Commodity Prices, Interest Rate Spreads and the Exchange Rate: Useful Monetary Policy Indicators or Redundant Information?
We employ actual data from both private and public sector forecasters to conduct a simple, yet stringent test of the potential usefulness of indicator variables for the conduct of monetary policy. That is, we examine whether commodity prices, interest rate spreads and exchange rates can explain incipient errors in the economic forecasts developed by the Fed's staff and the ASA-NBER panel. Our results suggest that these variables do not contain additional information beyond that which policymakers have already incorporated in their forecasts. Hence, monitoring these variables further will not significantly enhance the accuracy of their forecasts, as the information in these variables is largely redundant.
Volume (Year): 25 (1999)
Issue (Month): 2 (Spring)
|Contact details of provider:|| Postal: |
Phone: (201) 684-7346
Web page: http://www.ramapo.edu/eea/journal.html
More information through EDIRC
When requesting a correction, please mention this item's handle: RePEc:eej:eeconj:v:25:y:1999:i:2:p:129-140. See general information about how to correct material in RePEc.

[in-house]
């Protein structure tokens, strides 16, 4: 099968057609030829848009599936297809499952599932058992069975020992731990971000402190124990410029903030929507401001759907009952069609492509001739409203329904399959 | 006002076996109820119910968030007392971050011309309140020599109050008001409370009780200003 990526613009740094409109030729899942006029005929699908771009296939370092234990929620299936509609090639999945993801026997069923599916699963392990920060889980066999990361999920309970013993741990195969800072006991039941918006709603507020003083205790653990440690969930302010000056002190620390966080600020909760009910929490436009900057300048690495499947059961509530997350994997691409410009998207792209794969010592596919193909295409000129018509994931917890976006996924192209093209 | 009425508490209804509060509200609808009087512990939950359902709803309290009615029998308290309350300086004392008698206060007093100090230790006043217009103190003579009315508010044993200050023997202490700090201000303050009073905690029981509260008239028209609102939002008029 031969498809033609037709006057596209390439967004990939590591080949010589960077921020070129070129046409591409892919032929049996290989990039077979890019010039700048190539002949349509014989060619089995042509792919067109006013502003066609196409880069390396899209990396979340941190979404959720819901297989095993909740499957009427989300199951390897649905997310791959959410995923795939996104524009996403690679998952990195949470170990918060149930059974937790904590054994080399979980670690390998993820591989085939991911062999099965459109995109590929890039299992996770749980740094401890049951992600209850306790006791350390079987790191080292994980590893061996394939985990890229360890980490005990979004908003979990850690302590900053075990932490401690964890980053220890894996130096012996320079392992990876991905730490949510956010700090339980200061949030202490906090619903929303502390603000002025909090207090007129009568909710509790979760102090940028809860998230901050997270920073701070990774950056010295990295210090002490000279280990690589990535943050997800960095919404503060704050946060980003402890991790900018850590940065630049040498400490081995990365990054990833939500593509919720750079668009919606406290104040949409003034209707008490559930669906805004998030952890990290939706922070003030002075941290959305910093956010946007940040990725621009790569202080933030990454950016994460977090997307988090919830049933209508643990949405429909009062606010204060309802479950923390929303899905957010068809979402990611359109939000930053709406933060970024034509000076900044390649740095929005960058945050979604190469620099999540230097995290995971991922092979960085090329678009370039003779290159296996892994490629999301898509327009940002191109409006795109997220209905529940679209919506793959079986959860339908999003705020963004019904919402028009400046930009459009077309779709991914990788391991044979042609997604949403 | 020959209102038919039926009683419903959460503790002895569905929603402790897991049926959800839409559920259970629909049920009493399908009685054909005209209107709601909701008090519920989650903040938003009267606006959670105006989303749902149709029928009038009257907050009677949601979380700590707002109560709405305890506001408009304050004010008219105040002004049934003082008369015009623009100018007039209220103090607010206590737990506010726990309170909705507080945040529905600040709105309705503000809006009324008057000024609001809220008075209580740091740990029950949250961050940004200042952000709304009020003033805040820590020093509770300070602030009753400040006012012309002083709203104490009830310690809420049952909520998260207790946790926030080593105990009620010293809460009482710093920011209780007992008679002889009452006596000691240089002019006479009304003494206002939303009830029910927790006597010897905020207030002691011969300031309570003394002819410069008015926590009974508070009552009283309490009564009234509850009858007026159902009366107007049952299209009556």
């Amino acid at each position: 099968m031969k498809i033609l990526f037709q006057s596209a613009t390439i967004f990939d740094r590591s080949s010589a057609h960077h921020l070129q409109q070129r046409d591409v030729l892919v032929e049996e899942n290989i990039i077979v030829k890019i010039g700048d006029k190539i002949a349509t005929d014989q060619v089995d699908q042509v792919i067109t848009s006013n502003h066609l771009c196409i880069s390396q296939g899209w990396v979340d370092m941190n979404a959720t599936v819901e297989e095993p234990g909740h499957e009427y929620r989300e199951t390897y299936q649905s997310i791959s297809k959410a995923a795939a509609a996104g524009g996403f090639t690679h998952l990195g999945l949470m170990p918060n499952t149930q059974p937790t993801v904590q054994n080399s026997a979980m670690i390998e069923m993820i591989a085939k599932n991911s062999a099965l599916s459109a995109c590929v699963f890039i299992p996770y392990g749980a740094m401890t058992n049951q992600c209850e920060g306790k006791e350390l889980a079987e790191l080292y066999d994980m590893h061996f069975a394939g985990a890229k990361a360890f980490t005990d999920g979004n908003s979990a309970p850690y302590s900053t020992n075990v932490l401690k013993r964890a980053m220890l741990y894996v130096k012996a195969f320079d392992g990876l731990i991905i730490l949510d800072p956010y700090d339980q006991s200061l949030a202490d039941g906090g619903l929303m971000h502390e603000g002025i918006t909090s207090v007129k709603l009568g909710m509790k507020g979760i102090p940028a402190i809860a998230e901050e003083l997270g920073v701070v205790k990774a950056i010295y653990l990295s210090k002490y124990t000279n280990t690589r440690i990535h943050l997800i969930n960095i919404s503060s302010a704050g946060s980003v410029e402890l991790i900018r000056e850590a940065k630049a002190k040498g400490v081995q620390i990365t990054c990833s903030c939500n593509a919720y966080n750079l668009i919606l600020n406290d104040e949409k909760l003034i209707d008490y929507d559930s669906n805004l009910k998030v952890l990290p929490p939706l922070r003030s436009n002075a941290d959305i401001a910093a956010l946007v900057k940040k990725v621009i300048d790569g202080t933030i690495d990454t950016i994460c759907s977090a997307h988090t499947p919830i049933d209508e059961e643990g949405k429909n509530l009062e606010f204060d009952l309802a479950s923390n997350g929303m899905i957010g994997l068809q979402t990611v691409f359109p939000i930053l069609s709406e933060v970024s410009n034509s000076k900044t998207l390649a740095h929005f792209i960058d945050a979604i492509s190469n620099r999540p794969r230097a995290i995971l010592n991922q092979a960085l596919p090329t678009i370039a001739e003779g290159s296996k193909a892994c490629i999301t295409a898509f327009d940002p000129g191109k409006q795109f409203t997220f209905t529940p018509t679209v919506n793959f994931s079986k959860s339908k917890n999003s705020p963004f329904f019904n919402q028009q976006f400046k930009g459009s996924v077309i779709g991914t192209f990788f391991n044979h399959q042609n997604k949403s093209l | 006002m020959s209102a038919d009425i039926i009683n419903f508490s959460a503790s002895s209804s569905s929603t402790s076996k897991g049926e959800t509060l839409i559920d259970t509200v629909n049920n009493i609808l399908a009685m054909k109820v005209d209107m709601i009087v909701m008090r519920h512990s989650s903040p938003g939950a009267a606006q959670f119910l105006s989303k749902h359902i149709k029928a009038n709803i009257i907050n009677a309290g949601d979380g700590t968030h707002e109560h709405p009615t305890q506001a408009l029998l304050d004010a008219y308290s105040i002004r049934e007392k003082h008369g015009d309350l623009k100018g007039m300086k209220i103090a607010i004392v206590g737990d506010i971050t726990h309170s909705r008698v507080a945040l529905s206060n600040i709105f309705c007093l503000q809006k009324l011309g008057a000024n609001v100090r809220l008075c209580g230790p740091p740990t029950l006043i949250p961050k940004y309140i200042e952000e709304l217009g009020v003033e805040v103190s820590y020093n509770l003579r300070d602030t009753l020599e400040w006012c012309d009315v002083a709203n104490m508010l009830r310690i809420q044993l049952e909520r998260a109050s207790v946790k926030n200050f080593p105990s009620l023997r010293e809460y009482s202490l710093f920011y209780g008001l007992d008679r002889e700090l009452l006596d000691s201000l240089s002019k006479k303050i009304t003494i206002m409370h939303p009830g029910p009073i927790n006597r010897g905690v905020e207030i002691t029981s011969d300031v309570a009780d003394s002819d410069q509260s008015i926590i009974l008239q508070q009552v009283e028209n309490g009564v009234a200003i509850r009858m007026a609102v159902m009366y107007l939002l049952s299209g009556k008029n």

For technical questions regarding this item, or to correct its authors, title, abstract, bibliographic or download information, contact: (Victor Matheson, College of the Holy Cross)
If you have authored this item and are not yet registered with RePEc, we encourage you to do it here. This allows to link your profile to this item. It also allows you to accept potential citations to this item that we are uncertain about.
If references are entirely missing, you can add them using this form.
If the full references list an item that is present in RePEc, but the system did not link to it, you can help with this form.
If you know of missing items citing this one, you can help us creating those links by adding the relevant references in the same way as above, for each refering item. If you are a registered author of this item, you may also want to check the "citations" tab in your profile, as there may be some citations waiting for confirmation.
Please note that corrections may take a couple of weeks to filter through the various RePEc services.